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Trump vs. the Virus: If He Wins, Biden’s a Goner

The Dems say the president is failing us, but they're nominating a guy who has nothing else to offer.

Donald Trump during recent a Coronavirus press conference at the White House (Getty Images) and Joe Biden (Gage Skidmore/Flickr/Creative Commons)

Rest in peace, Bernie campaign. We’re left with Joe Biden, and that means the real race is now between Trump and the virus.

What will be missed in the post-Bernie analysis is the key flaw since Inauguration Day 2017, the Democratic Party and their media lickspittles telling Americans they need a savior, a hero, a daddy, a rescuer and then serving up… Joe Biden. That strategy eliminated Bernie because whatever Bernie was, he was not a hero. He said it himself many times—“this is about a movement, it was never about one man.”

The rest of them, the Betos and Petes and Kamalas, were props, K-Pop media creations to satisfy a desire for diversity created mostly by the media itself.

Twitter isn’t real life, and an important rule of the con is to never believe your own bullsh*t. The Dems will ignore this and hope like hell some VP choice will negate all of Biden being Biden without realizing they never should have picked Biden.

If Bernie ever had a chance in 2020 (and that is very unclear) to move his ideas out of social media and into the mainstream, the coronavirus and the panic around it ended that chance for good. New ideas are scary enough in good times. Nobody wants to reform capitalism or talk about reparations in the middle of the war for survival the MSM told us we were in. AOC who?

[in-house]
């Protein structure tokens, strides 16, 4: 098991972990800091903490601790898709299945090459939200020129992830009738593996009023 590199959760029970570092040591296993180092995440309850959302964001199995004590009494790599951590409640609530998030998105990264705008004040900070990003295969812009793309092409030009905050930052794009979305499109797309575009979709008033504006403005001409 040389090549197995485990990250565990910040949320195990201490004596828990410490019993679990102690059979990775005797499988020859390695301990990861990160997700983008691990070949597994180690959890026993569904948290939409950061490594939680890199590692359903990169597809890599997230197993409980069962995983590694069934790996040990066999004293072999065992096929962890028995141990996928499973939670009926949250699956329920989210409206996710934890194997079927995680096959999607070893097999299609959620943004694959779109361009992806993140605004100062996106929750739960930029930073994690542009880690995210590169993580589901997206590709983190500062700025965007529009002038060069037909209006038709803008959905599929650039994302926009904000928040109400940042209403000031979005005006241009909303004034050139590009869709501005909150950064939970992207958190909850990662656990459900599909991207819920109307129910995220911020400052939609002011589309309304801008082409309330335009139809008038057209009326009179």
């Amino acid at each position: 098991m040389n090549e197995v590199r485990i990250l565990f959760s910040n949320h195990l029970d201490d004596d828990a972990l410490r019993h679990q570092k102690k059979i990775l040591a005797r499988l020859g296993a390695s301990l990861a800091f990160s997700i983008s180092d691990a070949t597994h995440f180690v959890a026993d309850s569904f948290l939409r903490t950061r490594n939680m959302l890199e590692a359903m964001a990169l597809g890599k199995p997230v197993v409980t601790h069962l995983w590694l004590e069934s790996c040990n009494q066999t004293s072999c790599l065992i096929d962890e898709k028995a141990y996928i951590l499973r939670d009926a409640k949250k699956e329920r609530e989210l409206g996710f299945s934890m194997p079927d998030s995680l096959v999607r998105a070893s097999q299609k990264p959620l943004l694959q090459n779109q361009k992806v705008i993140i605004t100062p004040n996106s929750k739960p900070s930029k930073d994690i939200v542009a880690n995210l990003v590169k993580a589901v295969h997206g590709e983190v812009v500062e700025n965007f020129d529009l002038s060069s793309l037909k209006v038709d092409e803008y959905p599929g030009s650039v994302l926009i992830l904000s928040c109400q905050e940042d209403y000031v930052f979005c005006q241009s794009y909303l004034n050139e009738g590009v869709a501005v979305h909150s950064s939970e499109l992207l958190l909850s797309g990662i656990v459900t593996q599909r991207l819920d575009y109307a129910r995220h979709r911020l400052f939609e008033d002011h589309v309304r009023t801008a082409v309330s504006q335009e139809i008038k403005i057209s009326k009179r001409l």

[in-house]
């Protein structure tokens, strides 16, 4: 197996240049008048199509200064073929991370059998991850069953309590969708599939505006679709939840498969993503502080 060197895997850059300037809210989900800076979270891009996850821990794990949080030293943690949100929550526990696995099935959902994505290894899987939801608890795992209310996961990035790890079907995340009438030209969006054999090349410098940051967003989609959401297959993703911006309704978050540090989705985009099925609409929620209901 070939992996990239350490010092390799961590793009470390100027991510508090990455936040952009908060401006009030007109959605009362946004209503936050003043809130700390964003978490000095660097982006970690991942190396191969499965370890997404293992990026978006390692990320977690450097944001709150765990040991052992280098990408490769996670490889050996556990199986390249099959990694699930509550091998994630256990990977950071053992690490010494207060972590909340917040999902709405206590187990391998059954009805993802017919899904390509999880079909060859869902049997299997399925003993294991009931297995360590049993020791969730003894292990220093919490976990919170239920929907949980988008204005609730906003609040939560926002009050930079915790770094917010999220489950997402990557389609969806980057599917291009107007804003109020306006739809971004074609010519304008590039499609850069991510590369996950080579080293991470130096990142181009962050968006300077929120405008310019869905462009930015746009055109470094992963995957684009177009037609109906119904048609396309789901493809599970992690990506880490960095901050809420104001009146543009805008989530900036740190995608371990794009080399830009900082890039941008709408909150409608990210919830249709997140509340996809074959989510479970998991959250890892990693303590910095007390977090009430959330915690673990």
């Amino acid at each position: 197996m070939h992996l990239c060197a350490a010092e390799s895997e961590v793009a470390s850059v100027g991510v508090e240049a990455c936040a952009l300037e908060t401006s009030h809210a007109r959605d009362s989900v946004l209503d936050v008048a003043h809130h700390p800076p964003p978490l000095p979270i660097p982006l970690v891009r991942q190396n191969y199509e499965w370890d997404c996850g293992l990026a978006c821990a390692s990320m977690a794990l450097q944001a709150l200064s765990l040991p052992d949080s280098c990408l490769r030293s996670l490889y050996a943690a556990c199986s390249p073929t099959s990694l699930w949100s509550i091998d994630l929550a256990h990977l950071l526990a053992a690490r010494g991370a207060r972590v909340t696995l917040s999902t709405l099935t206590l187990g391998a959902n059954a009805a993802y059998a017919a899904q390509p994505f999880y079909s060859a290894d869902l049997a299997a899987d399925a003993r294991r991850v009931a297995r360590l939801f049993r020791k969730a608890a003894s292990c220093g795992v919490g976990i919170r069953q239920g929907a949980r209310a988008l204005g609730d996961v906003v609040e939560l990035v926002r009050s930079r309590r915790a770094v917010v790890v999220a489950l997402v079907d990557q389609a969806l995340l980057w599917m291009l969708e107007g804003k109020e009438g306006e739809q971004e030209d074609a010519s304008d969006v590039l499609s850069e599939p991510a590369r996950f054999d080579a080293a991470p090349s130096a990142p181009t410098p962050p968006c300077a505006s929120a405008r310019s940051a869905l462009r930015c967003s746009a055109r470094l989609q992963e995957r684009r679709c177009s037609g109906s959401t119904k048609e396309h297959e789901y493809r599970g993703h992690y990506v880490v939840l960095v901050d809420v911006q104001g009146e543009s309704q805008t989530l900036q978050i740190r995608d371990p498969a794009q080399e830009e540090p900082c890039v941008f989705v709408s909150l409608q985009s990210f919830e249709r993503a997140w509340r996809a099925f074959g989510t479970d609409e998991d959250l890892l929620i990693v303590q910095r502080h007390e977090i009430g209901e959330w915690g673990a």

And now Joe Biden stands alone. Usually being the last man standing at the end of a fight means you won. But Biden is a black hole for enthusiasm, an empty shirt, a stand-in candidate who through no fault or promise of his own will be the guy in the right or wrong place come autumn. That’s also how he got to be VP. Can you name one signature Biden proposal?

With Trump big footing his way into prime news time with daily press briefings (remember when the MSM chastised Trump for not holding briefings?) Biden is smart to keep quiet now. Whether he has anything worth saying in the fall is a good question, but it all may be too late then.